The trend continues as TV-turned-feature-film director Josh Trank makes his debut. Popular trends dictate direction sometimes and that’s no exception here for “Chronicle,” and its found-footage style. With characters that can fly it’s surprising Trank didn’t opt for the extra novelty of a third dimension, though it does have IMAX options. Fortunately, in this instance, the film works as a found-footage movie – almost. Unfortunately, a quick-to-DVD release may be what the doctor’s order for this, at the very maximum, entertaining film.
“Chronicle” is the story of three high schoolers – Andrew (Dane DeHaan), Matt (Alex Russell) and Steve (Michael B. Jordan) – who gain superpowers after making an incredible discovery in a mysterious hole in the ground. Soon the bonds of friendship are tested as Andrew begins to embrace his darker side.
Couple problems worth mentioning, 1) What did they get their superpowers from and why did it happen? 2) Who edits these found-footage films, especially when they’re created with multiple cameras? Both questions arise because there are lazy gaps in Max Landis’ screenplay. Sure, the first question is briefly touched upon at the end, but it comes off as a cheap way to say, “Okay, I don’t know how to end this film or explain the source of power so I’ll just end it like this, with this line.” It’s inexcusable and anyone who sees this film may leave sharing that exact sentiment.
The second question is a bit less important but just one of general curiosity. Regardless of who miraculously “found” and edited the footage, it’s not a novelty that works in all instances, however, for “Chronicle” it works and serves a positive purpose. This is one film where the “documentary” aspect feels genuine without causing feelings of nausea. And audiences may be surprised at the amount of long shots this film includes – especially during the climactic moments.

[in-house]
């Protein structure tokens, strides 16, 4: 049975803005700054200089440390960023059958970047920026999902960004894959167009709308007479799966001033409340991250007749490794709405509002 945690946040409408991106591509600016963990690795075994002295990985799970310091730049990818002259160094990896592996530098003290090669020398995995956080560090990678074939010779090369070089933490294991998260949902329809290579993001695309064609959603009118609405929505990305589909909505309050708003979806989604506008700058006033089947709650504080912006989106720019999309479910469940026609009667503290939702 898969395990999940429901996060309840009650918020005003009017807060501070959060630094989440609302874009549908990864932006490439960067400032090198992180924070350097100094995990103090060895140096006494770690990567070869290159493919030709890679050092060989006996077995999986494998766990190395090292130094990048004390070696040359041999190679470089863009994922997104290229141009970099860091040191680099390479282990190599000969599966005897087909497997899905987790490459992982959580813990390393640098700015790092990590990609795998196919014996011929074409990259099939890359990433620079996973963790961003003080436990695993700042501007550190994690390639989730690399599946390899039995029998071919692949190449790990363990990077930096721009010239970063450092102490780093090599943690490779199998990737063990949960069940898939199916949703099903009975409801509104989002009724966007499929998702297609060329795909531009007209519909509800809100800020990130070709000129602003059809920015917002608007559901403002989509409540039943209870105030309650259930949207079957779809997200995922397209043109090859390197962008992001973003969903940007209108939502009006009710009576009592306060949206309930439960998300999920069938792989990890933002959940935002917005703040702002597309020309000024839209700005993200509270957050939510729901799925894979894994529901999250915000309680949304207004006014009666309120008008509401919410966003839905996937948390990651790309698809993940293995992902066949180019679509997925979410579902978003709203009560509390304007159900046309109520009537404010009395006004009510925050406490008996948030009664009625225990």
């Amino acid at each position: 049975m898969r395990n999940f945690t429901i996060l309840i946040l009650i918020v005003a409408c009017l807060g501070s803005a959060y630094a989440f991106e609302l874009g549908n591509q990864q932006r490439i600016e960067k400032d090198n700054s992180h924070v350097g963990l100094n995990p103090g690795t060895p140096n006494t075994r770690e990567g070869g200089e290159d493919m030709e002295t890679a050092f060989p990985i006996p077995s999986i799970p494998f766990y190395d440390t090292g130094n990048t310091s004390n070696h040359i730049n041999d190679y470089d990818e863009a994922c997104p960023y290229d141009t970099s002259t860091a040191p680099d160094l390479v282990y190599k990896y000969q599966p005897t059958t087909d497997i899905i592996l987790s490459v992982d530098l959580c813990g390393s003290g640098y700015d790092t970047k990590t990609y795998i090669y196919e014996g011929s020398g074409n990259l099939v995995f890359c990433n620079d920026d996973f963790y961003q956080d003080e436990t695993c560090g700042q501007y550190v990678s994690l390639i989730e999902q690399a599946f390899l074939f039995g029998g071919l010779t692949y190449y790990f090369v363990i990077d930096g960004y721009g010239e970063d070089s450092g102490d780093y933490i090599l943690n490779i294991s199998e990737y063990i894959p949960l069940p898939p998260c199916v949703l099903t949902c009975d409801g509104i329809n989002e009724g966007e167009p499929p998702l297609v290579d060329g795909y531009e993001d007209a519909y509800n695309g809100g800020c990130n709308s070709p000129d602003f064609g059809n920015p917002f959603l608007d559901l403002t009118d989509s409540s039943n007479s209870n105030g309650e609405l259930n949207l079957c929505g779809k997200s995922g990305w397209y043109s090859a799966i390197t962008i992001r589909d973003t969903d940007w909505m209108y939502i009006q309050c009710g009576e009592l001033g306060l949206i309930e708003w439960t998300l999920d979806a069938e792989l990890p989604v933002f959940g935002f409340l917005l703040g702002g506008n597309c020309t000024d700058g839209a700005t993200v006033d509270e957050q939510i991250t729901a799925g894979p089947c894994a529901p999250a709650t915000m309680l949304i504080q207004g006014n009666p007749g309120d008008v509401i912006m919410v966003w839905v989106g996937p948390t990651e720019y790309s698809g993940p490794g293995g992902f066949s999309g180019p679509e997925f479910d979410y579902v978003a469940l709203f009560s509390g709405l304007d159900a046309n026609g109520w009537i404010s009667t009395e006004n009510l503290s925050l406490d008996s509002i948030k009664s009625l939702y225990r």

So let’s get down to the characters, Andrew (DeHaan) is a socially awkward, shy teenager whose father is an abusive alcoholic and whose mother lays dying in bed. Andrew and his family are plagued with real-world problems (he’s bullied, dad lost his job, mother is ill, no health insurance or money) – establishing him as the natural, easy choice for an antagonist. Matt (Russell) is Andrew’s ultra-likeable, social and outgoing cousin and Steve (Jordan) is the most popular student in school who’s running for Senior Class President.
Each character has a different outcome, Andrew becomes more outgoing, Matt is the stabilizer who remains unchanged and Steve becomes more socially estranged but still well-liked. Each of the actors do nice work transitioning their characters along the way and never fear, this isn’t necessarily a dense drama, there are plenty of good-time, funny moments and scenes that look like they could be pulled out of Punk’d or Jackass – and perhaps that’s the main problem, it feels a little made-for-television.
When the movie stops and lights come up you may be left feeling a little on the fence, some of it is good but some of it is questionable, and that’s somewhat forgivable from a relatively new director. But as a film, it does what it needs to, it’s entertaining – just not so much of the “must-see” sort.
Chronicle is rated PG-13 for action and intense violence, thematic material, some language, sexual content and teen drinking and runs 83 minutes.